China: Easing toward the property sector
- PBOC lowers the five-year LPR by 15bps to 4.45%
- It demonstrates an increased urgency to prevent a housing market crash
- Near-term impact could be limited amid protracted pandemic measures alongside slowing income growth
- Rather than a broad-based easing, PBOC going forward might be more inclined…
- … to adopt targeted policies stabilizing property market and prioritizing job creation
The People's Bank of China lowered the five-year loan prime rate, a benchmark for mortgage loans, by 15bps to 4.45%. The reduction came after the authority announced a cut to mortgage rates earlier this week. These measures demonstrate an urgency to support the property market. A continued drop in values has so far failed to entice prospective buyers. Reports about developers’ heightened liquidity issues, ratings downgrades and auditor resignations have also been sapping confidence. While today’s move was encouraging, we expect limited impact in the near term amid protracted pandemic measures alongside slowing income growth.
The one-year loan prime rate was kept unchanged at 3.7%. It reflects policy efforts to strike a balance between stabilizing a slumping housing market and sheltering from the risk of capital outflows. The economic situation has been challenging, with mobility restrictions dragging industrial activities and consumption down to the weakest levels since the pandemic began. Factory production fell 2.9% YoY in April as Shanghai lockdown led to supply chain disruption in the Yangtze River Delta that accounts for one-fourth of China's GDP. Retail sales plunged 11.1%, with unemployment rising to the second highest level on record. And yet subdued loan demand due to pandemic controls are hindering the efficacy of monetary policy. Credit growth slowed last month with new yuan loans sinking to the lowest in more than four years.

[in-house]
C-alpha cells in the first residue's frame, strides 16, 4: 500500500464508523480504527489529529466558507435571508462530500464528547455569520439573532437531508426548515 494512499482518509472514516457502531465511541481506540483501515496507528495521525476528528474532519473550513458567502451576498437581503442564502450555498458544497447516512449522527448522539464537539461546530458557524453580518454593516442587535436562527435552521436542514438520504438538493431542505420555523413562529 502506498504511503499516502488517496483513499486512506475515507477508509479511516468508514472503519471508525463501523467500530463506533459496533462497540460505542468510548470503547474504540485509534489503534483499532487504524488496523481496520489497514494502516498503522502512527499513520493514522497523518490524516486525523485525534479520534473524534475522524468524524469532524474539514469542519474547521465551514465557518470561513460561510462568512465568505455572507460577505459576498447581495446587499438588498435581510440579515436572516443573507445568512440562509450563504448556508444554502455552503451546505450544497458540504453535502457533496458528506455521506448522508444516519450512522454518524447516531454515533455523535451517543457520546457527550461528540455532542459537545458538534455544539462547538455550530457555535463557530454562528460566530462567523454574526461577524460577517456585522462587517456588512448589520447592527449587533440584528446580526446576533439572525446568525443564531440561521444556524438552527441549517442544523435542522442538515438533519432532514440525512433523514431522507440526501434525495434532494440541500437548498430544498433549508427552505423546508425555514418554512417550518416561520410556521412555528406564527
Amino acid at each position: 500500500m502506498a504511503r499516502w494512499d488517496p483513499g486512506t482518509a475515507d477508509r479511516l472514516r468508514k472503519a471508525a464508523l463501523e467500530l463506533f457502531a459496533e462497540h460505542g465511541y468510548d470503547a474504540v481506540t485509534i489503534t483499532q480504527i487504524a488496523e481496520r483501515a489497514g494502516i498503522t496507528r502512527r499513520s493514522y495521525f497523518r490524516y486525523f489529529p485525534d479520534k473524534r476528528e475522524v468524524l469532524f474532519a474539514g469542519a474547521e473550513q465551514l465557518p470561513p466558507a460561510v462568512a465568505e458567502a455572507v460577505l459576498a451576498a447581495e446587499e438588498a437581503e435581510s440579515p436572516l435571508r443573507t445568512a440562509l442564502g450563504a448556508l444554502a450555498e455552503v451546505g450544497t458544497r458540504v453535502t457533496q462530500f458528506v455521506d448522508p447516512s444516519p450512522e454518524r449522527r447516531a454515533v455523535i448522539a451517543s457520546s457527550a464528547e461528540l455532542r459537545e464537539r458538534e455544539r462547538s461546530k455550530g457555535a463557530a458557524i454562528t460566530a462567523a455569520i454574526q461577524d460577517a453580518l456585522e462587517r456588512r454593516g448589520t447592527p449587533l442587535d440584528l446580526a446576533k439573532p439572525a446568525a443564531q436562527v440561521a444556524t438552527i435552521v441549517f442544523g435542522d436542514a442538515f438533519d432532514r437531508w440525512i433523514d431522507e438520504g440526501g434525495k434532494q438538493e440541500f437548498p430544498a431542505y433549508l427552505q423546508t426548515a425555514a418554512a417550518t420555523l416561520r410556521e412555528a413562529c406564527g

However, cutting rates aggressively, when the US Fed is going in the opposite direction, may not be on the cards, in our view. Running too divergent a monetary policy relative to the US could exacerbate pressure on yuan, which has already depreciated 6% against the dollar since end-March. Meanwhile, room for further reserve ratio cut is narrowing, with April’s reduction has already brought commercial banks’ RRR to the lowest level since 2007.
Looking forward, the central bank might therefore be more inclined to adopt targeted policies stabilizing housing market, prioritizing job creation, and relieving downstream manufacturers whose margins were squeezed by elevated input costs. We think that fixed income investors should turn defensive in view of PBOC’s increasing restraint on broad-based easing. Indeed, most maturities along the CGB curve were little changed, while 5-year yields rose in today morning trading.
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